Foursquare Church minister Suzie Genin says we must remember these four things as we train people to lead. read more
It's not that you should try to make mistakes, but here's why it's OK to make one every once in a while. read more
Almost daily, you'll come upon someone who has a question about how to interpret the Bible. Here's how you can effectively handle those questions. read more
American culture is becoming less conducive to Christian values; it's a reality. The question is, what will the church do? read more
In the same way, when you obey me you should say, "We are unworthy servants who have simply done our duty." — Luke 17:10
The goal of any college or professional football player is to help his or her team win the championship game at the end of the season. It takes dedication, strength, and a good measure of teamwork to get to that point. In recent years, however, the sport has focused more than ever before on outstanding individual performances, helped in no small way by the media. Sports figures can rarely avoid the spotlight. So when athletes have microphones shoved at them and are asked questions, they have an opportunity to exhibit a key leadership trait. They can brag and boast about their personal accomplishments, they can criticize another team and its players, or they can make sure that everyone on the team gets the credit he or she deserves.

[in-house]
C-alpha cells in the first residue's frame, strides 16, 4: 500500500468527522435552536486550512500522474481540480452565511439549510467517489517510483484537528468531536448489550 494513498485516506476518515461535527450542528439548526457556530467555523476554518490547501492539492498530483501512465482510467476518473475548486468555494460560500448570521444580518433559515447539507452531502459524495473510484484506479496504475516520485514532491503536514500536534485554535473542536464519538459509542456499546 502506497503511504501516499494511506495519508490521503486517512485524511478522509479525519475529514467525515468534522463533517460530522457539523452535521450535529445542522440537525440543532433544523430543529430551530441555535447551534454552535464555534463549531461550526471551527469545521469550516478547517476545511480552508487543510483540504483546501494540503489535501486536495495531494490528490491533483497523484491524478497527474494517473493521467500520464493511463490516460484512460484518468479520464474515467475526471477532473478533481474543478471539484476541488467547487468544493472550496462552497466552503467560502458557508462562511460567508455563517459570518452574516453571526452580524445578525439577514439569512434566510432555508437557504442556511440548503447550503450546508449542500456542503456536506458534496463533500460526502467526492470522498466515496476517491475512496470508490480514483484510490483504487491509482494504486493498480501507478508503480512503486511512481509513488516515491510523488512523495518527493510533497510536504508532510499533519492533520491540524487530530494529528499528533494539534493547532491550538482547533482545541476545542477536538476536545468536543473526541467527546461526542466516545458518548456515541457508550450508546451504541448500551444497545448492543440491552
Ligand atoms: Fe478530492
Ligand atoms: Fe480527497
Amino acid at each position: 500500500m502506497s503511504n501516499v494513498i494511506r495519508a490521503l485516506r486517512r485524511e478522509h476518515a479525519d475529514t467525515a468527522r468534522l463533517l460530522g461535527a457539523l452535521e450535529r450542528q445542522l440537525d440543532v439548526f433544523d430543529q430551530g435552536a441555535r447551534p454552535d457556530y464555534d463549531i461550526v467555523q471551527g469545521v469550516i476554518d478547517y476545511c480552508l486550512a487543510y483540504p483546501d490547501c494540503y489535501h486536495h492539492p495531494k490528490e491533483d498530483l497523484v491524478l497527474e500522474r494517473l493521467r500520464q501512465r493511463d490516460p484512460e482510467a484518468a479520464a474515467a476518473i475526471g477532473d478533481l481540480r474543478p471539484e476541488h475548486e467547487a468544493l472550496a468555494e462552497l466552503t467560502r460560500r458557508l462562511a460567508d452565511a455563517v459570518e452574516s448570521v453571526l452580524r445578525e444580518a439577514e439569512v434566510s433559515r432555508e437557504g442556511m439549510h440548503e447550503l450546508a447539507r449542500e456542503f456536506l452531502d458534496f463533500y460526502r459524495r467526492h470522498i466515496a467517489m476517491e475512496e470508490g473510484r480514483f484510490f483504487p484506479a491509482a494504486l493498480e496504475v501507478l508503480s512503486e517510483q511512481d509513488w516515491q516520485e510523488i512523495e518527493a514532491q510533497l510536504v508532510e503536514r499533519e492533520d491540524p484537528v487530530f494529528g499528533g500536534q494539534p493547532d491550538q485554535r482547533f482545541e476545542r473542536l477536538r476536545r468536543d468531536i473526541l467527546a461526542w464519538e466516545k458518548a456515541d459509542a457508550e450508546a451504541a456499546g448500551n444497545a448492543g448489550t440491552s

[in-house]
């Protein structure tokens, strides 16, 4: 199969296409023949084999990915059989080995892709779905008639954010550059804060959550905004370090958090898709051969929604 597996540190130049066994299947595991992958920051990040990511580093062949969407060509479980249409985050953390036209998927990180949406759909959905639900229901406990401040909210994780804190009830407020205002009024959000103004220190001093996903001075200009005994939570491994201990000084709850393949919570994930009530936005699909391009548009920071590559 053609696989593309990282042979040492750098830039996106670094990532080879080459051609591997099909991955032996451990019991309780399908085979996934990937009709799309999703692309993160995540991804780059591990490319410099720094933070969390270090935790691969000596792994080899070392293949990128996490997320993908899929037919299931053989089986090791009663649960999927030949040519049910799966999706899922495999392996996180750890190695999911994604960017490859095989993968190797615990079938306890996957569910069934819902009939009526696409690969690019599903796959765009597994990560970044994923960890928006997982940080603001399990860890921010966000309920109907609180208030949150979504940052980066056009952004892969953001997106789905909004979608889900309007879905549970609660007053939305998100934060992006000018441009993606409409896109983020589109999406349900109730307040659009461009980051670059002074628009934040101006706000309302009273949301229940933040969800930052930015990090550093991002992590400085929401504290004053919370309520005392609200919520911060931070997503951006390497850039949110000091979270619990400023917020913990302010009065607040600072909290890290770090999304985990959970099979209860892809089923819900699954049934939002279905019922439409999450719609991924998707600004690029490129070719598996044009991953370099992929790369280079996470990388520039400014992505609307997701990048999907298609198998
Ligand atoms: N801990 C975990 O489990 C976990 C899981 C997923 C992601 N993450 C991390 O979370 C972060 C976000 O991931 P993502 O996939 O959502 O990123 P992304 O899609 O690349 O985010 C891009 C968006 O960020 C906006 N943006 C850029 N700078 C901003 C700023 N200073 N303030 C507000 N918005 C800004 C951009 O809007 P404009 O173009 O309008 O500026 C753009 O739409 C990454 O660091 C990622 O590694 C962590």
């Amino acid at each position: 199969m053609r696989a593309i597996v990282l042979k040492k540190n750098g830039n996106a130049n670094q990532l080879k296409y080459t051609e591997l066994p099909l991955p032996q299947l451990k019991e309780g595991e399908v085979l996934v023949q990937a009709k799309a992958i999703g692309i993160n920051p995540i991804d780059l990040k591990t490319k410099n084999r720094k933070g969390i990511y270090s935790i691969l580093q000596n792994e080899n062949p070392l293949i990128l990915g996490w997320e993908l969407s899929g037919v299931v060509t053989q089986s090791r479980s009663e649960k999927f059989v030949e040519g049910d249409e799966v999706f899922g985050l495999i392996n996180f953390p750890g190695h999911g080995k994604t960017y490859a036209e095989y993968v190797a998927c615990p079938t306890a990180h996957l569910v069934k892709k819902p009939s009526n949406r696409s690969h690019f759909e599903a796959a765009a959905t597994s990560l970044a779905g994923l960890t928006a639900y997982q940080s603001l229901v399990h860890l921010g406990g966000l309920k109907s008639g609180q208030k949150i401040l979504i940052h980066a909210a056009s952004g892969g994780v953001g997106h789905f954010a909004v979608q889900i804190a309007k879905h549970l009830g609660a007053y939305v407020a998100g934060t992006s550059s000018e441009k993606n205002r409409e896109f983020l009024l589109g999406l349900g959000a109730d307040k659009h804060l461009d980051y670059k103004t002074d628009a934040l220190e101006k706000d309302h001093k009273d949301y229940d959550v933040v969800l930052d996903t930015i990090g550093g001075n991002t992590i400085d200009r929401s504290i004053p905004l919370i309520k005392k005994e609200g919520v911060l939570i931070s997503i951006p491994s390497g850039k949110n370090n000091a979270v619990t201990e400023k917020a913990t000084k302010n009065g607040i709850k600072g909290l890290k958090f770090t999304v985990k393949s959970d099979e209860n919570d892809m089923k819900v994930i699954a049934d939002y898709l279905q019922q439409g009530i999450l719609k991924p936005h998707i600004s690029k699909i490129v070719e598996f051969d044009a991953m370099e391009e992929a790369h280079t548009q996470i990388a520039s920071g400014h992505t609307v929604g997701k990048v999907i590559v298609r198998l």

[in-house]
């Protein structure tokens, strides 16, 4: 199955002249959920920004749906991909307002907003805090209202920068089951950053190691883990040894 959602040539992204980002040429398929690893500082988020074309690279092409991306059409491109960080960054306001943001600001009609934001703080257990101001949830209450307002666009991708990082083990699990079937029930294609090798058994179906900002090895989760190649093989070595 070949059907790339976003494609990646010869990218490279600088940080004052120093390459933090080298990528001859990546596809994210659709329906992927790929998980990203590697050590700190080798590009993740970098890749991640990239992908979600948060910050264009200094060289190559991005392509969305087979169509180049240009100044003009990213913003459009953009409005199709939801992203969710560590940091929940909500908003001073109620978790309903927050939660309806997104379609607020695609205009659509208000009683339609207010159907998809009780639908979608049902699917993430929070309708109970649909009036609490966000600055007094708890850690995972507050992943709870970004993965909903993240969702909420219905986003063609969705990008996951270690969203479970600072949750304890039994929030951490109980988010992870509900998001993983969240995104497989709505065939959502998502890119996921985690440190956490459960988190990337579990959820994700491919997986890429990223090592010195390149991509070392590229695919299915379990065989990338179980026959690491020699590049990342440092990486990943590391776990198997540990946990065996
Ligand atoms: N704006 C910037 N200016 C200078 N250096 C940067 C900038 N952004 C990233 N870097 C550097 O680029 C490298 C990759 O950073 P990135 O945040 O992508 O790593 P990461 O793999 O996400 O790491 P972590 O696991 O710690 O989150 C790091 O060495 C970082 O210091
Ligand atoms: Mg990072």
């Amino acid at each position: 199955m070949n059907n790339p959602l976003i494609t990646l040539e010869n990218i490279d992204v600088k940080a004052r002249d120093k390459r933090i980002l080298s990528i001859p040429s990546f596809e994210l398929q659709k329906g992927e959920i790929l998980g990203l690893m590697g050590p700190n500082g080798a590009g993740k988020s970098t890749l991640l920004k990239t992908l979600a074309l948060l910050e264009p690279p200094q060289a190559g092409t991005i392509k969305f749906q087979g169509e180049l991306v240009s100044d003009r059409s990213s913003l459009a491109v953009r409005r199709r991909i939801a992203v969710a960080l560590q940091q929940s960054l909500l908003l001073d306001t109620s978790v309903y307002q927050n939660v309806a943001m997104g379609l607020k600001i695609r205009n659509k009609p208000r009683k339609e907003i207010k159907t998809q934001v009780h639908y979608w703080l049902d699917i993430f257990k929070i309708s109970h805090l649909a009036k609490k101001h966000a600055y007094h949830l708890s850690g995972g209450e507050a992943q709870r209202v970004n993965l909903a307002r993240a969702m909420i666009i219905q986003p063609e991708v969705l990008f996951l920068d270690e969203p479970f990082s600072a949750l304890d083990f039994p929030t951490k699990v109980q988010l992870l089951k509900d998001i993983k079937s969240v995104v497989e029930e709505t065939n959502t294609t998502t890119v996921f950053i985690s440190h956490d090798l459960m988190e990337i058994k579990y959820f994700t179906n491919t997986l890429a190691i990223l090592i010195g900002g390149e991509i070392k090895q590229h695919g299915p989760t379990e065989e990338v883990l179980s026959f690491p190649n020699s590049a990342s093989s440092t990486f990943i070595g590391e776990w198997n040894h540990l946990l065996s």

The ability to deflect praise toward those who deserve it is important for a number of reasons. Giving credit to others keeps us from becoming conceited and self-absorbed. In addition, it allows those who had a contributing role to experience the success as well. Praising others also shows our personal desire to be a servant, a true mark of leadership (see Luke 22:26).
This attitude is not one that comes naturally to people. To this end, we must commit ourselves to God daily, asking him to help us live lives that reflect his character. If we're constantly looking for glory and praise from being a "significant" Christian, then our priorities are wrong. The same is true if we choose to give God and others praise, but in a showy, "look at me" manner. Jesus made it clear that we are to simply do the things he asks us to do and reflect any praise we might receive away from ourselves. We're only doing what he asks, right? And in the end, that's more important than any honors and awards we might receive. read more
The Society for Pentecostal Studies drew students, theologians and other academics to its annual meeting. read more
What lessons have you learned about fasting? What suggestions do you have for leaders who have not fasted regularly? read more
Here's how superior and vastly different God's kingdom is from any worldly economic or political system. read more
Which of these practices do you need to add to your preaching regimen? read more
"The Lord said there is a greater shaking coming to America than anyone can imagine. I'm calling the leaders now." read more